Balsamic and Rosemary Beef Tenderloin
You can wrap the bacon around the meat from the beginning (and it will ensure crispier bacon!)
- 3 kg beef tenderloin, silver skin removed if necessary (you can have a butcher do this.)
- 1 tbsp. freshly chopped rosemary
- 1 tbsp. freshly chopped sage
- ½ cup balsamic vinegar
- ¼ cup butter, melted
- 5 garlic cloves, minced
- 1 tbsp. coarse whole grain mustard
- 1 (375 g) package of bacon slices
- Salt and pepper
- Place tenderloin into a large bowl. Season generously with salt and pepper.
- Mix together the rosemary, sage, vinegar, butter, garlic, mustard, salt, and pepper. Pour over top of the meat and massage if necessary to cover. Place into the fridge, uncovered, overnight.
- The day of cooking, preheat oven to 425F. Remove meat from fridge and allow to come to room temperature. Transfer to a baking sheet, tuck smaller end underneath meat, and place uncovered, into oven, baking for 20 minutes. Remove from oven and carefully wrap bacon slices around the meat (you can also wrap the bacon around the meat from the beginning and forgo this step! If the bacon browns too quickly for your liking, you can cover gently with aluminum foil.) Return back to oven and cook for another 20 minutes, or until internal temperature reaches 130-135F.
- Move meat to a shallow dish and cover with aluminum foil for 10-15 minutes. Slice meat and serve immediately!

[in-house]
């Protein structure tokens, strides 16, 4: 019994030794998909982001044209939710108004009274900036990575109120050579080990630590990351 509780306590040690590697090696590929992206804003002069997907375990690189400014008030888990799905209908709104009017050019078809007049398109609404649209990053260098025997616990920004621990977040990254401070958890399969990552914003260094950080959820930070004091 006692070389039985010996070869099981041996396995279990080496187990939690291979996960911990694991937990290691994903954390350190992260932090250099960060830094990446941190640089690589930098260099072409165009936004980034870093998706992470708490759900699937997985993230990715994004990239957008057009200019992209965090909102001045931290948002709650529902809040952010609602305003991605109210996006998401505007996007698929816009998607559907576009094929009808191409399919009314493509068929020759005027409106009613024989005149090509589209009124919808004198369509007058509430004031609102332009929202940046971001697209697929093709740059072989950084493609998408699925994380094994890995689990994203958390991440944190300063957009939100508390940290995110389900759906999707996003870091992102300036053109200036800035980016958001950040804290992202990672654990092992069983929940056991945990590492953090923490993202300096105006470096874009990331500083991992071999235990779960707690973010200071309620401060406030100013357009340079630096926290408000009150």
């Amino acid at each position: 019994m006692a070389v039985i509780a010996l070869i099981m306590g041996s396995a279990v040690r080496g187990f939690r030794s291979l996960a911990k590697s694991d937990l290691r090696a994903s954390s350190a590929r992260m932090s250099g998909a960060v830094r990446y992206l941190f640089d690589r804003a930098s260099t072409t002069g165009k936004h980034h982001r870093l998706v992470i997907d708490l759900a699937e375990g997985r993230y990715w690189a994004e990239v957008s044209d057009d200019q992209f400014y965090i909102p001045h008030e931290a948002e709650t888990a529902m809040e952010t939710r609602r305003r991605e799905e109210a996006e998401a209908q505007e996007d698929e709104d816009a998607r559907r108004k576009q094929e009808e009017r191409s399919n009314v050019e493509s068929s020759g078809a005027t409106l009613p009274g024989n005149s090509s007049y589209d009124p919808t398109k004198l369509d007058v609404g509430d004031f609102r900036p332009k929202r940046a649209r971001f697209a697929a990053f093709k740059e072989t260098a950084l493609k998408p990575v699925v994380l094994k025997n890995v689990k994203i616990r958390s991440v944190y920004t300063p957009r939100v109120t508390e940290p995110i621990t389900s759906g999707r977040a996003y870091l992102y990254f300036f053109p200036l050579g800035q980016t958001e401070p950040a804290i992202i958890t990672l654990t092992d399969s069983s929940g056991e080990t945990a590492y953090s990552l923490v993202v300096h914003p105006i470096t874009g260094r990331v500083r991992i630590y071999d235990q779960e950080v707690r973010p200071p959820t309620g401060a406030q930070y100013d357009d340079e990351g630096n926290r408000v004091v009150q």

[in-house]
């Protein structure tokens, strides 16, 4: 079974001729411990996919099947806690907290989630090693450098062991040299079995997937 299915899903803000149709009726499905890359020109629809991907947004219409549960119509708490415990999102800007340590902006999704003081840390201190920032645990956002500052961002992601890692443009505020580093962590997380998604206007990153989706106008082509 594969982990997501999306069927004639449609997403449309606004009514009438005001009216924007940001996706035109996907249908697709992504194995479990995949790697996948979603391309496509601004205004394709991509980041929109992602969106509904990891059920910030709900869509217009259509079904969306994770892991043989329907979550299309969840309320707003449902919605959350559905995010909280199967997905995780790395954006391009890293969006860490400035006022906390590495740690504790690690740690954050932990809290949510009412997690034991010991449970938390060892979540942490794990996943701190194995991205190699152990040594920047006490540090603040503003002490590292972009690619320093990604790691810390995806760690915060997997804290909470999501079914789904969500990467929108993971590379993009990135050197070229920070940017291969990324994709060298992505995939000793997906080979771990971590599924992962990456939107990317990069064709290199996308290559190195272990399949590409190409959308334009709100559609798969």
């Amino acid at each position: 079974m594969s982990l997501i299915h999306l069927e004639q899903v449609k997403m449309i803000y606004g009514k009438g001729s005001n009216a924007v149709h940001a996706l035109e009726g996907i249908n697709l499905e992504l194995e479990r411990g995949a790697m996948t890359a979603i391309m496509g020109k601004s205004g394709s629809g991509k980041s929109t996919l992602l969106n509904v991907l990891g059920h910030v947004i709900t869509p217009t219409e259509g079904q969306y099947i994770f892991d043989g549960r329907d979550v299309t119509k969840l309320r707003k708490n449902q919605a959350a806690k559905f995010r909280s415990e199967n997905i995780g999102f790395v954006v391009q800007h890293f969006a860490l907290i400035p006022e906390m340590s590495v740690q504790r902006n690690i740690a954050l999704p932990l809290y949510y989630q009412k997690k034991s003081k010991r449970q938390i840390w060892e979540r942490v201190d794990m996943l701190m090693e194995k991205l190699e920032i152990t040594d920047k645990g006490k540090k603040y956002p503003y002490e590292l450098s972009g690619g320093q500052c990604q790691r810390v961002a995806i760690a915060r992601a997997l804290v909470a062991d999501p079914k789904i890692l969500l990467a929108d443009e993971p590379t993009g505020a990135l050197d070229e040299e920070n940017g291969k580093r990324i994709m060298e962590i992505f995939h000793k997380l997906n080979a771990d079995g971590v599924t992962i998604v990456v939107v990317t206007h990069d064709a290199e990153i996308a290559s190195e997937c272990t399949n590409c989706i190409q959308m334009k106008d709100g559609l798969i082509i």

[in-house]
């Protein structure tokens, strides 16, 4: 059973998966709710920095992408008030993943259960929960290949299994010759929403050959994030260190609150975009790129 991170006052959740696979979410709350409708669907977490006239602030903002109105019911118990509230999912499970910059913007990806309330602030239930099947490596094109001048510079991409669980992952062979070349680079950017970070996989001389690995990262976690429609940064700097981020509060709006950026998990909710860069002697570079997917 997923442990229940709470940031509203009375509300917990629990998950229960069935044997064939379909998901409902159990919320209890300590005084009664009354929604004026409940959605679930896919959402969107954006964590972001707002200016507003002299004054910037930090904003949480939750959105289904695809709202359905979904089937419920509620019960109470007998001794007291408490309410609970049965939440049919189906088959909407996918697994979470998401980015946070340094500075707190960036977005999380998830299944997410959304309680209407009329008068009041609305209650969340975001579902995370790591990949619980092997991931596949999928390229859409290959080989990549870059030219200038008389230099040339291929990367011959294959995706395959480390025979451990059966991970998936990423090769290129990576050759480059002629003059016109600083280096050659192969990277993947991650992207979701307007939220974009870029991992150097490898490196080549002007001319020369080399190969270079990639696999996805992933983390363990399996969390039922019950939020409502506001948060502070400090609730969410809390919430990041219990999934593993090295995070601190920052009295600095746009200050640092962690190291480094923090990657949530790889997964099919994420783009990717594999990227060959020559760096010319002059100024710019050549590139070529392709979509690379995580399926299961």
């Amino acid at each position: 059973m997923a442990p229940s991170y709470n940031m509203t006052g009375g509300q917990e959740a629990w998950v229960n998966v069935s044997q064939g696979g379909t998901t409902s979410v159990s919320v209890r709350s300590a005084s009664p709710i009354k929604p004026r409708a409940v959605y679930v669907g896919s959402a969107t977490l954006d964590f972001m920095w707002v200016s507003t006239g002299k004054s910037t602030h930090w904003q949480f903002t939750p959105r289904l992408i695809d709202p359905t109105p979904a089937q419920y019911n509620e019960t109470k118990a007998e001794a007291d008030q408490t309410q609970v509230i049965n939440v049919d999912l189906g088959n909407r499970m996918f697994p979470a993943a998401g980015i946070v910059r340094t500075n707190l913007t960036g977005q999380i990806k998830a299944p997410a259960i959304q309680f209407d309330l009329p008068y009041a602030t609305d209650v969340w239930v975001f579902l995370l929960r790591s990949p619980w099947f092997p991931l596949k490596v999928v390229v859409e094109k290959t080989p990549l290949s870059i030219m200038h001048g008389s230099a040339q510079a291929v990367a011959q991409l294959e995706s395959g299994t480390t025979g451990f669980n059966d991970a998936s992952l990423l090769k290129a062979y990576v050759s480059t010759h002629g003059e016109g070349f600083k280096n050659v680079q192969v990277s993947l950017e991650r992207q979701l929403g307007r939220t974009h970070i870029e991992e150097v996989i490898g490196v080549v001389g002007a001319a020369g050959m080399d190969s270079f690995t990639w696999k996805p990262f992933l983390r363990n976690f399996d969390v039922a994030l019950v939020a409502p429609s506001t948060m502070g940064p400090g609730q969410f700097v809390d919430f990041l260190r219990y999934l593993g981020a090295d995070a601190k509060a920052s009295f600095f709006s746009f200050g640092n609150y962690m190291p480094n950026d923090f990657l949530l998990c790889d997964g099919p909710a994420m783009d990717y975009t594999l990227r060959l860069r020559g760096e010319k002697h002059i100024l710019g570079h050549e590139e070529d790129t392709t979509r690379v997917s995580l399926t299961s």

You can wrap the tenderloin in bacon before placing it into the oven. If the bacon is looking browned, you can cover with aluminum foil for the rest of cook time.
Nutrition Information:Yield: 10 Serving Size: 8
Amount Per Serving: Calories: 1034Total Fat: 79gSaturated Fat: 32gTrans Fat: 0gUnsaturated Fat: 36gCholesterol: 268mgSodium: 277mgCarbohydrates: 3gFiber: 0gSugar: 2gProtein: 72g
Not too shabby for this vegetarian! I will say though, trimming the silver skin off the beef tenderloin was... interesting. You can see how badly I butchered the meat in the collage photo but I have NO experience trimming meat at all. If you happen to buy a pre-trimmed beef tenderloin, pat yourself on the back! If not, check out this tutorial on how to achieve great results. It helped me tremendously and I would have been lost without it!
Love this Bacon-Wrapped Balsamic and Rosemary Beef Tenderloin?! Try some of these recipes:
Beef Wellington with Bacon and Button Mushrooms
I love the flavour combination of the salty bacon & the tang from the balsamic. I can see why your sisters boyfriend loved it so much!!
Ali @ Home & Plate
I'm coming to your house for dinner. That looks absolutely delicious. You make it look so easy too. It's one of my favorite meals to have over the holidays.